Liz and I hit another parent milestone last week: we attended our first school conference for our sons. Granted, our boys are three, so there wasn’t any talk of grade point averages or course recommendations. Nonetheless, it was instrumental for us, especially since Liz and I have often represented the teacher side of these meetings.
One of the things we learned is that both of our boys have “emerging listening skills.” As someone who understands teacher-speak, this means that sometimes, our sons just don’t listen in school. This isn’t surprising, given their age and the fact that they don’t always listen at home either. But it did make me think about the role that schools play in developing non-content-based skills, such as patience, resilience, collaboration, and, of course, listening.
A few weeks ago, I had the pleasure of attending a presentation by Andrea Saveri, a foresight and strategy developer based in the Bay Area. She started her talk by describing how, as a child in San Francisco, she desperately wanted chickens and how her mother helped her research and build a coop. Saveri was ahead of her time—today, background chicken coops are a pretty common occurrence. (For example, we get our eggs from Mike Joyce’s daughters’ chickens.) DIY culture is nothing new—but now it’s become ubiquitous and easier to accomplish. You can Google almost anything and find how-to guides, instructional videos, and blogs about others’ experiences. As Saveri argued, there really is no excuse for not knowing how to do something.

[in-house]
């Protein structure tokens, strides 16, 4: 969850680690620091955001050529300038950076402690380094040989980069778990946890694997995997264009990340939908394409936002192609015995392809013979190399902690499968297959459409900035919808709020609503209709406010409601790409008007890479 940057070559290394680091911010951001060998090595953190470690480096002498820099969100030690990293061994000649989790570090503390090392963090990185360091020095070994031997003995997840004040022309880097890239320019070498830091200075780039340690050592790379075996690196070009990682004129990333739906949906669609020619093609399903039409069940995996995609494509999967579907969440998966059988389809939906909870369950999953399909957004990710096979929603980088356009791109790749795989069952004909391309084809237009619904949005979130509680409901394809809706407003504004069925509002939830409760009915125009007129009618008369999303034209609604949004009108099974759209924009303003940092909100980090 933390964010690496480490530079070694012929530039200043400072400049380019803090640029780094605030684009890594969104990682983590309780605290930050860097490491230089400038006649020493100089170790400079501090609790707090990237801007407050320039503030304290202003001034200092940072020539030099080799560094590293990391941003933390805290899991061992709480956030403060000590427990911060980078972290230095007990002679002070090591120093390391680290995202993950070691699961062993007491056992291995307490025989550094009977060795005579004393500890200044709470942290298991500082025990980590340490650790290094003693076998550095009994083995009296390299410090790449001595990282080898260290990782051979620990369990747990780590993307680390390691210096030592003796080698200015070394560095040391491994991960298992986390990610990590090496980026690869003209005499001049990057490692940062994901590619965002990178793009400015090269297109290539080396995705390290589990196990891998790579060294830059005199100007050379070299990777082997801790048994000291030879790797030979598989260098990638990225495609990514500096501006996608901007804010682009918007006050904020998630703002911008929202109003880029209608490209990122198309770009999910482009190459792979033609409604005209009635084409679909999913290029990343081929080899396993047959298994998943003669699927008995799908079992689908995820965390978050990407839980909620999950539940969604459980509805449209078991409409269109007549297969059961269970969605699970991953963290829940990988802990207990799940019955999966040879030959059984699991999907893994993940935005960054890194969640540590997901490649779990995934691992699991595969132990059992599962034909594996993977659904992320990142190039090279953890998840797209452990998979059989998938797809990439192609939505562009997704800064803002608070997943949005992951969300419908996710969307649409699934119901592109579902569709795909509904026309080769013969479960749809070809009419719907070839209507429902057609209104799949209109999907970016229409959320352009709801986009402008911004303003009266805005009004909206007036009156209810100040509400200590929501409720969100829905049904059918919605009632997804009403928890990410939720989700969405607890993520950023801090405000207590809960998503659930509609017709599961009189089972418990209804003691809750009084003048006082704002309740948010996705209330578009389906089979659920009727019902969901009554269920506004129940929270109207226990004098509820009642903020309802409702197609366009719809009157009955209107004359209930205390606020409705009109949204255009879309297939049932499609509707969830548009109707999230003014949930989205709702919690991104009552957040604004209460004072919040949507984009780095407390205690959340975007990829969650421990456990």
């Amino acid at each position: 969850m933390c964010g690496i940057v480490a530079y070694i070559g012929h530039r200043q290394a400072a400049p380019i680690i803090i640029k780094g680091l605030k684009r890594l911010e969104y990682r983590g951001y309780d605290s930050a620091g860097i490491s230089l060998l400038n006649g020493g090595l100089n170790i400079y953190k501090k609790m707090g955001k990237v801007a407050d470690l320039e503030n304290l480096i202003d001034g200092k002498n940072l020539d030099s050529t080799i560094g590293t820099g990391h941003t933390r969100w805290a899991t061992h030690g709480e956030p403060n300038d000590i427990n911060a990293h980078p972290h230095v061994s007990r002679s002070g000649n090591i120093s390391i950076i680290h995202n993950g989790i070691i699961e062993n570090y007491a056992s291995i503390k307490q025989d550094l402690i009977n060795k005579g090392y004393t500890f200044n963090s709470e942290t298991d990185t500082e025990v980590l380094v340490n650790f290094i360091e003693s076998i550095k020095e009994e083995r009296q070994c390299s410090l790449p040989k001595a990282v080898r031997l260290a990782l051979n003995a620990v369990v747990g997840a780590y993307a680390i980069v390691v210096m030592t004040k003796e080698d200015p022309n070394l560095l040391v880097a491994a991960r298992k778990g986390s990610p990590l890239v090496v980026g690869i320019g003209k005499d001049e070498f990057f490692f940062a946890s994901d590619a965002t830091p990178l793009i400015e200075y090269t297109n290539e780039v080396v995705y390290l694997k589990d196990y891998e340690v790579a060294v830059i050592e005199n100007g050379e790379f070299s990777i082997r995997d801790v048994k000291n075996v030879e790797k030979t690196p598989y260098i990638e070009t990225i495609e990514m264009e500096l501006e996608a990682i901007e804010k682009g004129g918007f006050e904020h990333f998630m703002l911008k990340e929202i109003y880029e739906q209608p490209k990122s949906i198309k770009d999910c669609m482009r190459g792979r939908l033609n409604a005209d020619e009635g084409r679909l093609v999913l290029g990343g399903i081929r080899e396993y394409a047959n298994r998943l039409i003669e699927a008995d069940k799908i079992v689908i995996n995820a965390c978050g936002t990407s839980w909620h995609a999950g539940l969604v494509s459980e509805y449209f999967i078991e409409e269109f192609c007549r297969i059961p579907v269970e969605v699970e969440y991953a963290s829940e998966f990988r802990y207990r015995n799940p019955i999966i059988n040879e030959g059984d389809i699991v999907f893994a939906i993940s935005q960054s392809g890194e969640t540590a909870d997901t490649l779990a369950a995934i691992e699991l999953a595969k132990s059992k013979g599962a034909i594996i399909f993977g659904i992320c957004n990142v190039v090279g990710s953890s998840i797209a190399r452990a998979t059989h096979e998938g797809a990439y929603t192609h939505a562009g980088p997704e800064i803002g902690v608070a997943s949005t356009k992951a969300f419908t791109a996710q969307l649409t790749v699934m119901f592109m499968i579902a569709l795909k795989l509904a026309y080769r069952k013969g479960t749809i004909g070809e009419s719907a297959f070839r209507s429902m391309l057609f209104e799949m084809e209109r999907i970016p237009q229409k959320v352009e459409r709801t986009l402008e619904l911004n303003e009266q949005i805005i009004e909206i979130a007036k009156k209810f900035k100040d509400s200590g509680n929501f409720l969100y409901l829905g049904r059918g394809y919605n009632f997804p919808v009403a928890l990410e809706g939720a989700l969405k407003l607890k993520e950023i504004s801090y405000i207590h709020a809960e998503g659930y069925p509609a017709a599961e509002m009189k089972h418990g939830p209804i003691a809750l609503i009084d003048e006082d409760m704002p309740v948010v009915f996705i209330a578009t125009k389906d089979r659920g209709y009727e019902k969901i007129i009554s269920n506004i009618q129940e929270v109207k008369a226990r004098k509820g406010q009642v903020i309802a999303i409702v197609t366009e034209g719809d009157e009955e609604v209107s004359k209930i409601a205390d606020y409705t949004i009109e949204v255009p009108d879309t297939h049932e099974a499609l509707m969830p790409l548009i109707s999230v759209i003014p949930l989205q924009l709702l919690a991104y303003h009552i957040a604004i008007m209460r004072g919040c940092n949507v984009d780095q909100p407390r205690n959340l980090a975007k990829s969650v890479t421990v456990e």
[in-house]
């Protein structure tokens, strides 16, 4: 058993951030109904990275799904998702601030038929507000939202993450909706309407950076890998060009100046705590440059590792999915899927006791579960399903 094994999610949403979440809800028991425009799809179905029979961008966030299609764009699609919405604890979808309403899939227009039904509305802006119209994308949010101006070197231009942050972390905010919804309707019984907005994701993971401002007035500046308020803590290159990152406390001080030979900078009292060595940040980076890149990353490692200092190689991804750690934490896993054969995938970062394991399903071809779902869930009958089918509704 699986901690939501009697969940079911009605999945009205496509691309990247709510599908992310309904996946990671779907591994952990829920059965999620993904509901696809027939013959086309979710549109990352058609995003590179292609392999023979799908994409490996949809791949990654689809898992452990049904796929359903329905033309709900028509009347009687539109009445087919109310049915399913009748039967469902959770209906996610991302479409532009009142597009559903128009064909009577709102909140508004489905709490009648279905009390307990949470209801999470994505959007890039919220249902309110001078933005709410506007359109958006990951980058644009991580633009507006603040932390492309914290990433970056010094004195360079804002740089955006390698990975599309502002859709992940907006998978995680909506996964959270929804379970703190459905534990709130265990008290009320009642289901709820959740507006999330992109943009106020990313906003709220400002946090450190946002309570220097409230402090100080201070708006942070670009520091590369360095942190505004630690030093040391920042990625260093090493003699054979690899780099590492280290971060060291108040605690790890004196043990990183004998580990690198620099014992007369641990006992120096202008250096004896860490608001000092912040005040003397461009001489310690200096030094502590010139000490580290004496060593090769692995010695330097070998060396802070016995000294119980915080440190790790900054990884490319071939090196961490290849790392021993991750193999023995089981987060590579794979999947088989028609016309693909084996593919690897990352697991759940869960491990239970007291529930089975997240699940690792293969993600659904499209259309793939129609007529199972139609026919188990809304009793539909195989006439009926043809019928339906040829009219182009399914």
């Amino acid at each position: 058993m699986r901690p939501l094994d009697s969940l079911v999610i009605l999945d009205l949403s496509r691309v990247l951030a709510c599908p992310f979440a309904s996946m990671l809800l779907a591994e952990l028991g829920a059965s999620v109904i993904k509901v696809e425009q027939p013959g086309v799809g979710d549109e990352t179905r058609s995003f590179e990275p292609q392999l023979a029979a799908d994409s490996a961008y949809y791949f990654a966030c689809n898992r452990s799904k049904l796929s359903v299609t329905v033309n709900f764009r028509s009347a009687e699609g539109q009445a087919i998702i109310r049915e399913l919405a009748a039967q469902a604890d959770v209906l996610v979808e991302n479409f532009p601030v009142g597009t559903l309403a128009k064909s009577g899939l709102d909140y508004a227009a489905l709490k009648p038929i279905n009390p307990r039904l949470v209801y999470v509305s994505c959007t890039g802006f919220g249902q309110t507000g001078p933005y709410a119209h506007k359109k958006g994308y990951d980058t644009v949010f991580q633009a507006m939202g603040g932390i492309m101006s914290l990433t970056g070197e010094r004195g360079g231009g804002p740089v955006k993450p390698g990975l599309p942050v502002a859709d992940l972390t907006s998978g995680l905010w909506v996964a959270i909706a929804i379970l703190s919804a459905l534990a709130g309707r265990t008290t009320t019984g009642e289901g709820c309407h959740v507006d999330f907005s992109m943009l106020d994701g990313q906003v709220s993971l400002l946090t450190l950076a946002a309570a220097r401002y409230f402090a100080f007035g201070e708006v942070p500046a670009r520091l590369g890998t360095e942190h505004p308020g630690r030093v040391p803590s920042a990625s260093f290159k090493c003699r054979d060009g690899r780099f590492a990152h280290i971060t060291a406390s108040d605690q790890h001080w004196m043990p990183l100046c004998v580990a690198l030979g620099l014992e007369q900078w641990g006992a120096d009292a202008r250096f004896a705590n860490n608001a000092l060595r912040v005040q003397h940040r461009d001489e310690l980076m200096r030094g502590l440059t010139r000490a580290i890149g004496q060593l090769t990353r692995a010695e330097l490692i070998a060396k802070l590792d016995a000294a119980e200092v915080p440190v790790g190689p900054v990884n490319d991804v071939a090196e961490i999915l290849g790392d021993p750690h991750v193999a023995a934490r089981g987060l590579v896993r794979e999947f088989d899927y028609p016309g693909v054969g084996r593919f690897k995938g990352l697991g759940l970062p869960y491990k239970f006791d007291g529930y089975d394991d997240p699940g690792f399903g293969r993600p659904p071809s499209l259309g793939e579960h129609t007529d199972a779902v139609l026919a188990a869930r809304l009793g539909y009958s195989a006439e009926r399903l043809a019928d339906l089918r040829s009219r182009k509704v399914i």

Teachers also experience this new reality in the classroom: with mobile devices, Wikipedia, and YouTube, students always have answers at their fingertips. It has become difficult to argue that students should remember important dates when they will likely always have resources literally in their hands.
So if that’s the case, why do we still need schools?
Saveri spoke about moving from an educational bureaucracy to a learning adhocracy. Borrowing from the term first popularized in the 1970s by Alvin Toffler, Robert Waterman defined adhocracy as “any form of organization that cuts across normal bureaucratic lines to capture opportunities, solve problems, and get results.”
This concept is reflected in independent schools like Marin Academy. Even our school slogan, “think, question, create” seems to capture this sentiment. An adhocracy connotes that learning can happen anywhere, at anytime. It is predicated upon collaboration and sharing. Something like design thinking, which I love blogging about, fits this definition very well.
I’d like to take this concept a bit further. Even in our technical and Internet revolution, I do believe that there is a place for physical schools. I believe that great schools provide a consistent and coherent community. The consistency is having our students and teachers here on campus every day, interacting and learning. The coherence is that we share the same values. Students and teachers are here for a reason, and our specialized curriculum is constructed for a reason. We believe in individual voice—and also a commitment to community. Those human relationships allow for caring adults to shape, intervene, direct, and support our students.
Schools also provide an opportunity for students to live in a world beyond themselves. If all of their learning were self-directed, students wouldn’t necessarily be able to test their limits, be held accountable, and work with others.
Which brings me back to my sons and their “emerging listening skills.” “Emerging” is a nice way to say that they have some ground yet to cover in this skill base, and they need to keep working on it. In some ways, we’re all emerging. And we know from research of the adolescent brain, teenagers are really emerging people. We’re here to help them learn how to think, not what to think.